Pathophysiology of infection, inflammation response, and sepsis leading to septic shock (the cascade) is a major area of interest in the literature. Under normal circumstances, when a pathogen enters a human host and tissue damage occurs, the host initiates an inflammatory response to repair the tissue. The main types of pathogens include viruses, bacteria, and parasites (Porth & Matfin, 2009; Raghavan & Marik, 2006). Cellulitis is an example of an acute infection, which affects the skin and or subcutaneous tissue often in lower limbs. Cellulitis is caused by streptococcus pyogenes and staphylococcus aureus (multi-resistant bacteria) and is transmitted by direct contact, entering the body via broken skin such as ulcers and or following trauma. The presentation of cellulitis often includes pain (localised), erythema, fever and swelling. Infections such as cellulitis have a propensity to become systemic through distribution in the blood and lymph (Hadzovic-Cengic et al., 2012). The inflammation response to an infection involves the release of both pro and anti-inflammatory mediators. When excessive pro-inflammatory mediators such as cytokines are released they cause inflammation in a systemic manner that can cause sepsis or systemic inflammatory response syndrome (being the non-specific response to non-infectious cause) (Sagy, Al-Qaqaa, & Kim, 2013). Pro-inflammatory mediators also activate the complement system, which results in increased inflammation and upregulation of specific receptors that lead to cellular injury and apoptosis seen in severe sepsis and organ dysfunction (Ward, 2008). Organ dysfunction can occur in one or more organs such as the lungs, liver, kidneys and or heart and often results from a lack of perfusion. If unresolved, this leads to septic shock and multiple organ dysfunction syndrome (MODS) (Bledsoe, Porter, & Cherry, 2011). Septic shock is characteristic of total dysfunction of the normal immune response. Both the innate (non-specific early response) and adaptive (secondary response) immune systems are impacted by an excessive and or inadequate response that commonly presents as peripheral vasodilation, dysregulation of temperature, myocardial depression, intravascular volume depletion and hypotension despite intravenous fluids (IVF) (Baez et al., 2013; Nduka & Parrillo, 2009). Septic shock is a late clinical sign and indicates an immediate threat to life that should be treated aggressively as outlined in the next paragraph.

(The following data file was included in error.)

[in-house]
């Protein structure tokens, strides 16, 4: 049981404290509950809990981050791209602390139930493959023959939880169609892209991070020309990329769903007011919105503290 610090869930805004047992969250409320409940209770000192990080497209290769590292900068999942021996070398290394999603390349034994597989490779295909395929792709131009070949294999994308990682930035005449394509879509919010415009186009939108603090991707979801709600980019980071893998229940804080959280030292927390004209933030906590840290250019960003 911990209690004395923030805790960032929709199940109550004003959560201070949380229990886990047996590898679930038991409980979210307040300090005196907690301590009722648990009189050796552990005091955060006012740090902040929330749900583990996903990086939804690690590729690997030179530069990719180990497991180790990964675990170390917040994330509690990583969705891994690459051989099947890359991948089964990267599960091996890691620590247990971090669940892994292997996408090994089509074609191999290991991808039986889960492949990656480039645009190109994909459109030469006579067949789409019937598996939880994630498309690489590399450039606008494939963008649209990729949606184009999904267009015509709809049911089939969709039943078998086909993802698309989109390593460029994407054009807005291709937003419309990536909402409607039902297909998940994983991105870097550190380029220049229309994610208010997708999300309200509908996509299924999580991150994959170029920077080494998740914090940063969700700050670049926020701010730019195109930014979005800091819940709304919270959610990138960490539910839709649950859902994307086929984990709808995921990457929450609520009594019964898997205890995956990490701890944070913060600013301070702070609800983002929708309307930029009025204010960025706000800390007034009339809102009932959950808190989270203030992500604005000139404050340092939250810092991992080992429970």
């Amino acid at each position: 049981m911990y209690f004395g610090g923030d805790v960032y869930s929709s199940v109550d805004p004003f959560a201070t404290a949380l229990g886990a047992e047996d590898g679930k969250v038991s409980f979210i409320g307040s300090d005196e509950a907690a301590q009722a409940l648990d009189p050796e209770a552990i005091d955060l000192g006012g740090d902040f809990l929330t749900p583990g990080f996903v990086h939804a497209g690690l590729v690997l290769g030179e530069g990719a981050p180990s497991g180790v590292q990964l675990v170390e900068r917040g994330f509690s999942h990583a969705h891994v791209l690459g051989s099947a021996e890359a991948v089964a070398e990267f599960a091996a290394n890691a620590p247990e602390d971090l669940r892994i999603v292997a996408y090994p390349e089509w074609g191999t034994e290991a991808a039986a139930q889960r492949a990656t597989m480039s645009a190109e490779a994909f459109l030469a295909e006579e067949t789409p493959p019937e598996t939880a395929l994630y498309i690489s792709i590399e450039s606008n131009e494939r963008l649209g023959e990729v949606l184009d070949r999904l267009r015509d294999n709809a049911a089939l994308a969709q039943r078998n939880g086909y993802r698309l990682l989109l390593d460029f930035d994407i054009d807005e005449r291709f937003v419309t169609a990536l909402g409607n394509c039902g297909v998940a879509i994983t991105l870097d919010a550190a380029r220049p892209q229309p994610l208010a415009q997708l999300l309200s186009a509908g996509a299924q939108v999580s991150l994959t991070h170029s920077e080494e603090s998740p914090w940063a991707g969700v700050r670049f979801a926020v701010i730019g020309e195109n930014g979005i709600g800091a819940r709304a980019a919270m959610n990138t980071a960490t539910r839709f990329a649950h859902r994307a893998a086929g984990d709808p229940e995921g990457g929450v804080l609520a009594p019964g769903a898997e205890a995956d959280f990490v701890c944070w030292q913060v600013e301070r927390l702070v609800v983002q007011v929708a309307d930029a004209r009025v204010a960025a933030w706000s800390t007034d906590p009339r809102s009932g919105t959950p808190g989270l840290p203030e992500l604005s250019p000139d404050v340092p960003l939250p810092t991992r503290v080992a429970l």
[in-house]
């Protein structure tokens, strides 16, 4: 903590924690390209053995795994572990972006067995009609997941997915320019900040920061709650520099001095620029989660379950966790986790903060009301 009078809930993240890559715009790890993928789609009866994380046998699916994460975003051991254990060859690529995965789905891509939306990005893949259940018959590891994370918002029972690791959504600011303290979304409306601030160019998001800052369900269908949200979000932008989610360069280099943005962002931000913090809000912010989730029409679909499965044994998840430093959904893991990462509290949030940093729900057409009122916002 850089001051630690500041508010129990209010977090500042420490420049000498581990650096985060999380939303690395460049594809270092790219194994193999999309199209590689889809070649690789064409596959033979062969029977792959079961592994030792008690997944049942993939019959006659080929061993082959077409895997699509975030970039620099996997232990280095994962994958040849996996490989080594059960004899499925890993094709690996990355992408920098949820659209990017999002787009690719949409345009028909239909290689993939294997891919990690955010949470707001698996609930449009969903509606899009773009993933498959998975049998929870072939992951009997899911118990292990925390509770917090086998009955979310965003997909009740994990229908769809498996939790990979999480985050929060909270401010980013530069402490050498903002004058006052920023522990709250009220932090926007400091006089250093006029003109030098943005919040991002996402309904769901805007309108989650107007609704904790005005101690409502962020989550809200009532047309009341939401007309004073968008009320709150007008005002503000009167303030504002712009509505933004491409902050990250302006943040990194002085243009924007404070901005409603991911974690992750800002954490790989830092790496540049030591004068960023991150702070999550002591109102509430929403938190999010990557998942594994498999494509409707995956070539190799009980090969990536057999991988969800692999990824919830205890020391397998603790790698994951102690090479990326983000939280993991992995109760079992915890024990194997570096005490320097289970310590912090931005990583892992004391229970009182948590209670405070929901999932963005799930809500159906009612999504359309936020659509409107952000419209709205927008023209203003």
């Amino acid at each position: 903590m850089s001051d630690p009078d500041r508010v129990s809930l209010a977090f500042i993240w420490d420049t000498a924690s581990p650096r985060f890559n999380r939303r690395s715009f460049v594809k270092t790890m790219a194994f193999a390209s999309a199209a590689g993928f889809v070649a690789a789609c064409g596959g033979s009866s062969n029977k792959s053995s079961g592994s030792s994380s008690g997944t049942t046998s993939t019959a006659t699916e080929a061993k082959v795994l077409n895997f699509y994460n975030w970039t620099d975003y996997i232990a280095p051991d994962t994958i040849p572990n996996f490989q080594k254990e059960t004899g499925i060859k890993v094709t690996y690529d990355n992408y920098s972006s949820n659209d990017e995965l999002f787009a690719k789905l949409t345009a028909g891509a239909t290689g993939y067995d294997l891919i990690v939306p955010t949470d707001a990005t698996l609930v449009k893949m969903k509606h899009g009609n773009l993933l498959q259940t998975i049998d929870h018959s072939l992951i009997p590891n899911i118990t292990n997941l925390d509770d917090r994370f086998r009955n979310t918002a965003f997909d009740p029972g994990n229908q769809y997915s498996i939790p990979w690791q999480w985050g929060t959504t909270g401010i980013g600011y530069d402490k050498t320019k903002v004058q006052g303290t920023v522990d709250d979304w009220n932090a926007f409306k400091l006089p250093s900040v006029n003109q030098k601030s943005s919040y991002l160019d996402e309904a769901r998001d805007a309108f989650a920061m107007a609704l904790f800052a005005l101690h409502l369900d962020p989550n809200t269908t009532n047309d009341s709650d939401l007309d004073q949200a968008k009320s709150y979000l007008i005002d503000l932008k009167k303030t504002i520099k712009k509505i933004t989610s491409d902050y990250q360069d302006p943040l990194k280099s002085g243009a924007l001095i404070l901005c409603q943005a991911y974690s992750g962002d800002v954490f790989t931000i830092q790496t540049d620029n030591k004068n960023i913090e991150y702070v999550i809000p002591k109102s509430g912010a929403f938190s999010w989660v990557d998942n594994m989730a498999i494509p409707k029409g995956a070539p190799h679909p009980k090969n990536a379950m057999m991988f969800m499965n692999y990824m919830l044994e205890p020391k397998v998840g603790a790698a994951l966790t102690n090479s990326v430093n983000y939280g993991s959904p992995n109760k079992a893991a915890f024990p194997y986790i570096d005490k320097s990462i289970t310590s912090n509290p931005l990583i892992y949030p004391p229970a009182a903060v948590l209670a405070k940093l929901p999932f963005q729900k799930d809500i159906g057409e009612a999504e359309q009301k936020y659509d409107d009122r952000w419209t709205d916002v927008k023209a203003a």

Best Practice Treatment Plans
Inflammation can quickly progress a systemic infection into septic shock and the prompt identification and timely treatment of reversible factors and underlying cause are important factors in improved outcome and decreased mortality (Baez et al., 2013; Band et al., 2011; Herlitz et al., 2012; Jones & Puskarich, 2014). Paramedics play an important role in the prevention of infection. Preventing infection is best achieved by hand washing according to the...